Never Can Say Goodbye

Categories: Clubs, Music
michaeljackson-1987.jpg
Michael Jackson in 1987

I'm not trying to be cynical or morbid here, but Michael Jackson's death was the best thing to happen to him in years. In death, Michael lives on forever. He has now joined the ancestors, among them musical icons like Bob Marley, Jimi Hendrix, James Brown, Marvin Gaye, Jackie Wilson, and Fela Kuti.

I appreciated the VH1 tributes which showed his greatest moments over and over (gotta love that amazing moonwalk during the Motown 25th Anniversary, not to mention his gravity-defying lean in the "Smooth Criminal" video). The BET Awards--over which Jackson's shadow loomed larger than life--turned into an MJ wake, with everyone from Jamie Foxx to Janet Jackson to New Edition to Lil' Wayne paying their respects to the King of Pop.

It was fairly ironic, though, that every time I turned on MTV--whose place in pop culture owes much to MJ's genius and his star power--all I saw was "reality" programming. And more ironic that as integral as Jackson's music was over the years, as Jerry Del Colliano pointed out, commercial radio stations were largely unable to respond to listener requests immediately following his death due to their MT or "music tracking" format, which basically means automated programming in layman's terms.

To be frank, I could do without the MSM feeding frenzy which seized upon the tabloid-esque aspects of his career--did we really need Jackson-related articles by Chron sportswriter Janny Hu and business columnist Kathleen Pender? The media overkill did help, however, to explain the anguish and internal pain MJ surely felt, perhaps best symbolized by the song he did with sister Janet, "Scream," which repeats the line "stop pressuring me" over and over. The good news is, they can't hurt you any more, Michael.



This past weekend, Jackson was first and foremost in the hearts and minds of many. Some of the print and online highlights included this essay by Davey-D and the best thing Ben Fong-Torres has written in years, about his Rolling Stone interview with Michael in the '70s. All around the Bay Area (and, no doubt, the world), there were impromptu street gatherings honoring MJ, while club nights turned into Jackson-fetes.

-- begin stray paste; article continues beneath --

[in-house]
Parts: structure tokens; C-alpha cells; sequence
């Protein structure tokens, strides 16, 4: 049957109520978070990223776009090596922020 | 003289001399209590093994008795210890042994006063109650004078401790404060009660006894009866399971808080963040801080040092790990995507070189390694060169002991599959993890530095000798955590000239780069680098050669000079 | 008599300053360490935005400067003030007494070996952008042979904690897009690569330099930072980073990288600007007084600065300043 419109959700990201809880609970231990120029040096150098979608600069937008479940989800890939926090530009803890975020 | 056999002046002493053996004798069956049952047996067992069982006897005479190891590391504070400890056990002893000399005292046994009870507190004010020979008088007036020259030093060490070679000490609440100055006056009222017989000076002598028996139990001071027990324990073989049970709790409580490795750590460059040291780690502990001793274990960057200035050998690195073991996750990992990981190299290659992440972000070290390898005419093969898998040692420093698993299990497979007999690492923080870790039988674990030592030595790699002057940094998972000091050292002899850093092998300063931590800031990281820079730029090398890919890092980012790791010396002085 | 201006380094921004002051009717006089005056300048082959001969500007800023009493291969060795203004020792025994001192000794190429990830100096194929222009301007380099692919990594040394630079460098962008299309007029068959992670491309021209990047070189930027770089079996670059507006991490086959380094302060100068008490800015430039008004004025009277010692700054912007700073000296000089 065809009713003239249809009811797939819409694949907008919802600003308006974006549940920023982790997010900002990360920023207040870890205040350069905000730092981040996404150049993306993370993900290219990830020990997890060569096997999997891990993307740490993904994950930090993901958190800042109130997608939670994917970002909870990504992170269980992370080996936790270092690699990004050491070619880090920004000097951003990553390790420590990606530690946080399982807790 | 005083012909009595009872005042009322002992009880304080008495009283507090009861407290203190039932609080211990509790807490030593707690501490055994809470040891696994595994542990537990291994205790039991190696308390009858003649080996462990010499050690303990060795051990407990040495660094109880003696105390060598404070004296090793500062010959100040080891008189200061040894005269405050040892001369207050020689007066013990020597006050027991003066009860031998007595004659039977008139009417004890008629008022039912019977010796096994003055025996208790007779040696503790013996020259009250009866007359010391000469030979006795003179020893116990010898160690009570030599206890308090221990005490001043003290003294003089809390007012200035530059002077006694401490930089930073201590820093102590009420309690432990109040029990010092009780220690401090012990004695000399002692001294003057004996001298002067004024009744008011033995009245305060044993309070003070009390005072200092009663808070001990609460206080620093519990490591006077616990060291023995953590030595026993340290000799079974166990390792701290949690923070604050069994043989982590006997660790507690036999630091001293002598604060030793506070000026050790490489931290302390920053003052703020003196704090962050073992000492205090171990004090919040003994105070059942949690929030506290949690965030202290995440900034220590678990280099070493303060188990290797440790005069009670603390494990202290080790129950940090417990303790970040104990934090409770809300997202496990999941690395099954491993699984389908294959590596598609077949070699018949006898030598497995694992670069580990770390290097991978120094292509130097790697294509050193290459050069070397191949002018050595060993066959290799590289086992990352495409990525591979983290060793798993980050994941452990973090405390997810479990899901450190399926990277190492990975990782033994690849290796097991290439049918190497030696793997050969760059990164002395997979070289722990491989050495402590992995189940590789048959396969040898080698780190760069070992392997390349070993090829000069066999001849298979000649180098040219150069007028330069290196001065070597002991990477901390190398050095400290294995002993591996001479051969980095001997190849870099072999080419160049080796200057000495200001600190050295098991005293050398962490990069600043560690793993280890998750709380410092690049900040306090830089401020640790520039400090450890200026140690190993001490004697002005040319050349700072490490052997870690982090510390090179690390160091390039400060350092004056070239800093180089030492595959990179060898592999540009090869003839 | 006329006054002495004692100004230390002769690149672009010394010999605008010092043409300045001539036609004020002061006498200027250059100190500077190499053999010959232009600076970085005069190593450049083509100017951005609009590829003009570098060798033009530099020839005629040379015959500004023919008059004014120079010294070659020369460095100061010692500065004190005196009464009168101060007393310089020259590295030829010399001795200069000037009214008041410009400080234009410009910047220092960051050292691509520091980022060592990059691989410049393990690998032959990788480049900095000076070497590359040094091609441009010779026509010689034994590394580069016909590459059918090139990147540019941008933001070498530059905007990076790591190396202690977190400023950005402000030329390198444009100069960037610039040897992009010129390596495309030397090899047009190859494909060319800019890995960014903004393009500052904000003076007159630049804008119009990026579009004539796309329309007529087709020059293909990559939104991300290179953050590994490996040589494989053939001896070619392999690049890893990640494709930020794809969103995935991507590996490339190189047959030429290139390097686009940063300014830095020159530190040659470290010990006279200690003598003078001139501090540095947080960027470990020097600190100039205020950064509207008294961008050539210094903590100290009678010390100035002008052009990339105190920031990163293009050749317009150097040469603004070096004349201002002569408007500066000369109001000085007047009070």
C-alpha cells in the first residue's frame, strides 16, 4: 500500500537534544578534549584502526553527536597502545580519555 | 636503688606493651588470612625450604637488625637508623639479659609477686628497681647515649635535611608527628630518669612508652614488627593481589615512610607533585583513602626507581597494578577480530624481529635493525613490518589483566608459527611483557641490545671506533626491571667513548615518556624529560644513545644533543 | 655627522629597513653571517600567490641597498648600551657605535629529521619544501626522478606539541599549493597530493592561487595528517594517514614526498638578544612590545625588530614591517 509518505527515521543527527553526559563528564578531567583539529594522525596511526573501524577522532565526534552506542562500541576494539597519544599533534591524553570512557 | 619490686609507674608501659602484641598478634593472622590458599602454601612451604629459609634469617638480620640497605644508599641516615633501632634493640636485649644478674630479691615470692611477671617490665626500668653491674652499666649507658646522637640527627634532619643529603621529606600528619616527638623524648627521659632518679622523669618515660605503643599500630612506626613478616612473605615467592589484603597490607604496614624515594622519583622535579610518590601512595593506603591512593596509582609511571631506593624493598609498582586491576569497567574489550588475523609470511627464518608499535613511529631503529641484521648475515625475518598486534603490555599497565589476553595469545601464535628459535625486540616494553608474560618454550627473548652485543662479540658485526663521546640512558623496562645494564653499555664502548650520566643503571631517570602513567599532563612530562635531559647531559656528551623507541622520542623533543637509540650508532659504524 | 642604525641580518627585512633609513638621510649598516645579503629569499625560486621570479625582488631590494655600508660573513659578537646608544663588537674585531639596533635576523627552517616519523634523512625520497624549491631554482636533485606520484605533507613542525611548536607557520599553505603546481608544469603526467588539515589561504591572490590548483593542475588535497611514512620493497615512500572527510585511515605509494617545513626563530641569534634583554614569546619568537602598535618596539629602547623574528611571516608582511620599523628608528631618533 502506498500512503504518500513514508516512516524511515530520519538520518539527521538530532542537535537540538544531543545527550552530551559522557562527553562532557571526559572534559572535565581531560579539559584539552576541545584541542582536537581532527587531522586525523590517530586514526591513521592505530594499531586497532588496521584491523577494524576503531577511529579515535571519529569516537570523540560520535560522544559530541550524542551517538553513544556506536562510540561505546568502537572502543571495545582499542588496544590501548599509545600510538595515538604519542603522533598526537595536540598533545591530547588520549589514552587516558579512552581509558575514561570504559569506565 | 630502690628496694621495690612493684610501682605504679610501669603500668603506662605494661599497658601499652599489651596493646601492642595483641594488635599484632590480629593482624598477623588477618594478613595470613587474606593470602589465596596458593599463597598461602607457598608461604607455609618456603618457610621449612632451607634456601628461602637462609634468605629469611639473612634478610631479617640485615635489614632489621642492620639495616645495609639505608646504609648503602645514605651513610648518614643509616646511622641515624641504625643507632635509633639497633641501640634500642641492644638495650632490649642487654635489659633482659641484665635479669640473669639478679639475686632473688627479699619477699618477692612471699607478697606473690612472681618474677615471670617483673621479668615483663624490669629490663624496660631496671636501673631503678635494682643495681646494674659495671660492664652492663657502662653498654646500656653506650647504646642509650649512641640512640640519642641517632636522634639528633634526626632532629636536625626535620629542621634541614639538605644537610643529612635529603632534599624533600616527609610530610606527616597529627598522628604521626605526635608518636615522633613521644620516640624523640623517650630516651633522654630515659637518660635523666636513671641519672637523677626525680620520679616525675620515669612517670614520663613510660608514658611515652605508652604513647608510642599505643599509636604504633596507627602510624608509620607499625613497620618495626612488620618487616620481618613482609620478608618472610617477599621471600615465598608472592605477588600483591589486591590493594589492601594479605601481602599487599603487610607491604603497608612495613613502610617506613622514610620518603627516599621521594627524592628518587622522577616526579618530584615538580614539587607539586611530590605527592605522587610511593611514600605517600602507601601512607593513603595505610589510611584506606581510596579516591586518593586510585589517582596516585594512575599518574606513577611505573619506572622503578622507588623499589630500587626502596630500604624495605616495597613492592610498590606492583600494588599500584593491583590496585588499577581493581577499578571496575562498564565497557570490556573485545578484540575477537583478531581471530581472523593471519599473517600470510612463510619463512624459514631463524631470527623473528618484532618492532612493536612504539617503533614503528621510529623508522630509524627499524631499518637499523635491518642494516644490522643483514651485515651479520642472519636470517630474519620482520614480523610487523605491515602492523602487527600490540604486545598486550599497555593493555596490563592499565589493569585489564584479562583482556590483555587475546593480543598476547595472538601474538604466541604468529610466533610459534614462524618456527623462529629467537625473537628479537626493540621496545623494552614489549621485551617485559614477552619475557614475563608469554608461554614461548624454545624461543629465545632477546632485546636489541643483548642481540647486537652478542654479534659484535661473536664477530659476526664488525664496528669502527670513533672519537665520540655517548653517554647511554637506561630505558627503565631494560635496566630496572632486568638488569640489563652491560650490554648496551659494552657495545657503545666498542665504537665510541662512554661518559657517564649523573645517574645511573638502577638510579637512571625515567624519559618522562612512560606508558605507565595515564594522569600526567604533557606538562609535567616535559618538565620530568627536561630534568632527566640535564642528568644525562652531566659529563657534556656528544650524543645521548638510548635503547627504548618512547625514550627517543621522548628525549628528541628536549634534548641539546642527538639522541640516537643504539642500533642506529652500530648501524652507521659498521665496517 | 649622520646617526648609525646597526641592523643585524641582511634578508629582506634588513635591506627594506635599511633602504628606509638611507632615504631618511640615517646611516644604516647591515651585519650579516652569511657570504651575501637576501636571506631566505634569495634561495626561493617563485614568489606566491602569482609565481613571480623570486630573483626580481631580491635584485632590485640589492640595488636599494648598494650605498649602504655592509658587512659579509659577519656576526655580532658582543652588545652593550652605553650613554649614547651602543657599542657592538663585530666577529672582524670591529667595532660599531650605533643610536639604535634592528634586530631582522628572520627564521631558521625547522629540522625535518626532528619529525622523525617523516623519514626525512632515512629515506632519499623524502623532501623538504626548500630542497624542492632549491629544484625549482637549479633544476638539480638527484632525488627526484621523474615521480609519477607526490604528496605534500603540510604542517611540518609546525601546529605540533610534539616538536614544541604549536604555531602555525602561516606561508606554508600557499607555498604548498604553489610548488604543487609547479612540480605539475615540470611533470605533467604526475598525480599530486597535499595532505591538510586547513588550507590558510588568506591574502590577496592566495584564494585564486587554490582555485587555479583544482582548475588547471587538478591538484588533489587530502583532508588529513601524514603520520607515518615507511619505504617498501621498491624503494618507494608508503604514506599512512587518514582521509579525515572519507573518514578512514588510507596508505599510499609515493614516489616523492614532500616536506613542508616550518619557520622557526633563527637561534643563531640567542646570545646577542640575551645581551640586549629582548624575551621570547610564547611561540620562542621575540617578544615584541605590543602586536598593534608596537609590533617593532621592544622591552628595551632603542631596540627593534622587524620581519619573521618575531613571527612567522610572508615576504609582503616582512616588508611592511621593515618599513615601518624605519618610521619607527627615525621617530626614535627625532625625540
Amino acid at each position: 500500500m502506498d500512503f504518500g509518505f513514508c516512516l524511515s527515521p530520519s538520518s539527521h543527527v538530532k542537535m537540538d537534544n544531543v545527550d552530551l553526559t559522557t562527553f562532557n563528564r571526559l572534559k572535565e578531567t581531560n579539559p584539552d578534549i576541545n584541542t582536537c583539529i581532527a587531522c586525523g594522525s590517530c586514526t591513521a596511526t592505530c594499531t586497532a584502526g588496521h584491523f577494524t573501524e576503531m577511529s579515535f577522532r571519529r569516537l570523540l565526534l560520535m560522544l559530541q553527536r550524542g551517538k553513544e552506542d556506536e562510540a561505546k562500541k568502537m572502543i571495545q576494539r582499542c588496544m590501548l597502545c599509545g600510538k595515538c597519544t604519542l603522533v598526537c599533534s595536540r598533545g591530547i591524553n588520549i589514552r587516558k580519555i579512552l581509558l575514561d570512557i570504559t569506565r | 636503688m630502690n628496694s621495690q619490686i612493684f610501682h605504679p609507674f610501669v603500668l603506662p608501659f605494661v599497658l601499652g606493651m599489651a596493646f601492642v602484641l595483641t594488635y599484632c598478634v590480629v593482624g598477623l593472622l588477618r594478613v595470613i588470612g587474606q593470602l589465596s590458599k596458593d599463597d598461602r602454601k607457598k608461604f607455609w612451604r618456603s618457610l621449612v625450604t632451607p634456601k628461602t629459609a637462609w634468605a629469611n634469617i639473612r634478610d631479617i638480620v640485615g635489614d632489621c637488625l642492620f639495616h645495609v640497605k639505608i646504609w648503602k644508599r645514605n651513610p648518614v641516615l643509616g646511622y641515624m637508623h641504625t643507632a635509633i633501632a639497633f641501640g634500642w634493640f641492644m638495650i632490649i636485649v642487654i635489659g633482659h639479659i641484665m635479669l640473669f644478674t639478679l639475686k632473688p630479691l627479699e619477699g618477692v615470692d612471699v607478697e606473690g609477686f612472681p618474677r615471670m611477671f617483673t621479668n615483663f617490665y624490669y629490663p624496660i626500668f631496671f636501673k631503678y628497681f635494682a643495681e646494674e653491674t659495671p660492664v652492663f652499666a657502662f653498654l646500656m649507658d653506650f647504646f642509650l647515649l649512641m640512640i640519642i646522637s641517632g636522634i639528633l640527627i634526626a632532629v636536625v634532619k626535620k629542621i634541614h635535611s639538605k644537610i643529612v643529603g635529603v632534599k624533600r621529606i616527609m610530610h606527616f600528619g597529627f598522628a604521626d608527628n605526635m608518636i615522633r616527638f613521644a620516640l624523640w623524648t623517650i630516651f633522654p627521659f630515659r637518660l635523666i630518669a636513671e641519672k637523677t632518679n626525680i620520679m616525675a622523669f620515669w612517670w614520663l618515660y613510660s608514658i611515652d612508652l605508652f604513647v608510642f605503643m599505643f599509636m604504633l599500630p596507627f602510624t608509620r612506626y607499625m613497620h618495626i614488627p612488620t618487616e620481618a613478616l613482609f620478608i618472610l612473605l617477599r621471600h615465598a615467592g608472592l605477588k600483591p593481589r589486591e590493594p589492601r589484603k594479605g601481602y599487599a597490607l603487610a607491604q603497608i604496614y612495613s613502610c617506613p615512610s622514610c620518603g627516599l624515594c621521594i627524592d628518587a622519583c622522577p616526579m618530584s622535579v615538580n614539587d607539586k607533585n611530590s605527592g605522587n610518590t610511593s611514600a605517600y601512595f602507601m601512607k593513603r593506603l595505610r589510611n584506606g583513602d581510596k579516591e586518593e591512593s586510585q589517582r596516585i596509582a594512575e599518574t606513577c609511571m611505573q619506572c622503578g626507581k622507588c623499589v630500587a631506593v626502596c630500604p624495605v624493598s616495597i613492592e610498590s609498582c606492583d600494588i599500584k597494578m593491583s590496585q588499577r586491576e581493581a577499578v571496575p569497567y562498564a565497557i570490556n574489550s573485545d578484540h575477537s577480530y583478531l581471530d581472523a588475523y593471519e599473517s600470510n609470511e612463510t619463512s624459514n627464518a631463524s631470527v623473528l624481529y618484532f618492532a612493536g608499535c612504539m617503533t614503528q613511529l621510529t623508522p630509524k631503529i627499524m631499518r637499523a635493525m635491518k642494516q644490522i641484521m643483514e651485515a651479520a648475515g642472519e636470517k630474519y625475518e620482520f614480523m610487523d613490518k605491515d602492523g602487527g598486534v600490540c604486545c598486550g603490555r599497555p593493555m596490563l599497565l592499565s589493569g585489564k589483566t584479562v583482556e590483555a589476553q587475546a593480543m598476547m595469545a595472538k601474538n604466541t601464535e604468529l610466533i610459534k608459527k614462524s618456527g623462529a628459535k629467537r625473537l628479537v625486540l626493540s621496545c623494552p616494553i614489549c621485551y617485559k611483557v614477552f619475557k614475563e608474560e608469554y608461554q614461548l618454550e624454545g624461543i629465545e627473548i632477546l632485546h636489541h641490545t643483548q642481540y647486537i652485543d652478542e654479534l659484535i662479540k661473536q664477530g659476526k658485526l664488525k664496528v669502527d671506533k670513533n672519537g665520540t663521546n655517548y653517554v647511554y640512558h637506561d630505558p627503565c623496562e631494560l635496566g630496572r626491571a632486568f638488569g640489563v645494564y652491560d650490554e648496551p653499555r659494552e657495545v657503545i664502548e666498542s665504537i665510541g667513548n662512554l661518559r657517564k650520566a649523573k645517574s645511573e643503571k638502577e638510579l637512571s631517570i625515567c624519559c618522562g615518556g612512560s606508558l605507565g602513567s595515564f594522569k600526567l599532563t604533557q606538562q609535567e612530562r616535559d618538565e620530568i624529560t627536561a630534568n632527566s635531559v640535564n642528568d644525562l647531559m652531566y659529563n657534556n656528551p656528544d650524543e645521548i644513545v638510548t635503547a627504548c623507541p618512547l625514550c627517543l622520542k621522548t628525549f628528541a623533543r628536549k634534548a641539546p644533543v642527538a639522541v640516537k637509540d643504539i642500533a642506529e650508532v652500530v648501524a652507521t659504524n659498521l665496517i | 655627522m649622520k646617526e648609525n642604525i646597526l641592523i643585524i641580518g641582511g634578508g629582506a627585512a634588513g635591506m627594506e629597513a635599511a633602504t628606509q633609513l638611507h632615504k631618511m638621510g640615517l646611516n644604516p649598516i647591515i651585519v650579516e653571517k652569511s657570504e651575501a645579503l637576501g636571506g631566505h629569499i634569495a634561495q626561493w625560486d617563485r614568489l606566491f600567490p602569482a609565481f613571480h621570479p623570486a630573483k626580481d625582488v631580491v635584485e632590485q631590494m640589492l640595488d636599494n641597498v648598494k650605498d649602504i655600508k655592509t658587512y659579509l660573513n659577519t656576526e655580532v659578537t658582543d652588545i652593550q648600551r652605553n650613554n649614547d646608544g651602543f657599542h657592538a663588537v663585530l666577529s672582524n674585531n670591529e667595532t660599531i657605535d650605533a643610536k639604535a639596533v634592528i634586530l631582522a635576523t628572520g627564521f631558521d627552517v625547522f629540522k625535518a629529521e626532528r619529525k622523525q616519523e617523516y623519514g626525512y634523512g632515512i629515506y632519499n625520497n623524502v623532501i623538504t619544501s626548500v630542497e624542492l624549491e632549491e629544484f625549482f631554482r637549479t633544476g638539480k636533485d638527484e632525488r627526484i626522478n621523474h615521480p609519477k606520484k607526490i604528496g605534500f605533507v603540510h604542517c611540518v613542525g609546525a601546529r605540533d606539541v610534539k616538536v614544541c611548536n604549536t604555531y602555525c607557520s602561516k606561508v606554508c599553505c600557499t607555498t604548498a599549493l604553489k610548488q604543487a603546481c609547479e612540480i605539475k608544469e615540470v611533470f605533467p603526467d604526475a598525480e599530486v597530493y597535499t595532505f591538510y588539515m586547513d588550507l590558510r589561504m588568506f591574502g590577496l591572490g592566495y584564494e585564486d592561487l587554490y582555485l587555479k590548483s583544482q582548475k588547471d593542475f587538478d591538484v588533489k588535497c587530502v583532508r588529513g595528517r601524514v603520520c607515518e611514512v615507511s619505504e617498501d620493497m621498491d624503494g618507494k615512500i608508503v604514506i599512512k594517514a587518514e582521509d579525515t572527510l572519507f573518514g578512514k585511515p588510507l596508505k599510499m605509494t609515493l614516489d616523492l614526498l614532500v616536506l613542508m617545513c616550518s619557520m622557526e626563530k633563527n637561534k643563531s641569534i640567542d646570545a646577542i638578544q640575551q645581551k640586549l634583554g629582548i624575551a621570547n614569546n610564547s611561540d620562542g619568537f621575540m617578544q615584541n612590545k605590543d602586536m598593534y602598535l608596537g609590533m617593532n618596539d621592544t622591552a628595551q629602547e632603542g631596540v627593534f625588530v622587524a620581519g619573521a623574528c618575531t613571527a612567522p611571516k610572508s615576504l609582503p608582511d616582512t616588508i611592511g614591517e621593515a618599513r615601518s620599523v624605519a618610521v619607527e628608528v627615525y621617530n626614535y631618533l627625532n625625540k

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Saturday's MJ tribute party at 330 Ritch was a perfect example. A video screen replayed the landmark "Thriller" video over and over, as DJs played Jackson songs--and Jackson covers, like Shinehead's reggae version of "Billie Jean"--earning huge crowd response to songs which just last week would have barely rated a shrug.

While "Billie Jean," "Wanna Be Starting Something," "Don't Stop Til You Get Enough," and "Rock With You" are unquestioned classics, I can't remember the last time I heard selections like "Black or White," "Man in the Mirror," "Bad," "the Way You Make Me Feel," or "Butterflies" in a club - not to mention slept-on Jackson 5 material like "Can You Feel It," "Shake Your Body (Down to the Ground)," and "Blame it on the Boogie."

Truth be told, I'd much rather blame it on the boogie than the alcohol, and Saturday night, those oft-overlooked MJ and J5 songs easily overshadowed the uninspired Top 40 fare normally heard in clubs.

Every time an MJ song was played--which was about every other song--the entire crowd turned into a dancing... dancing... dancing... dancing machine, boogieing unironically and unabashedly to MJ's music, which had earned a new appreciation through his passing. "I'm going to make the walls drip with sweat," one Jackson fan was overheard saying, before proceeding to do just that.



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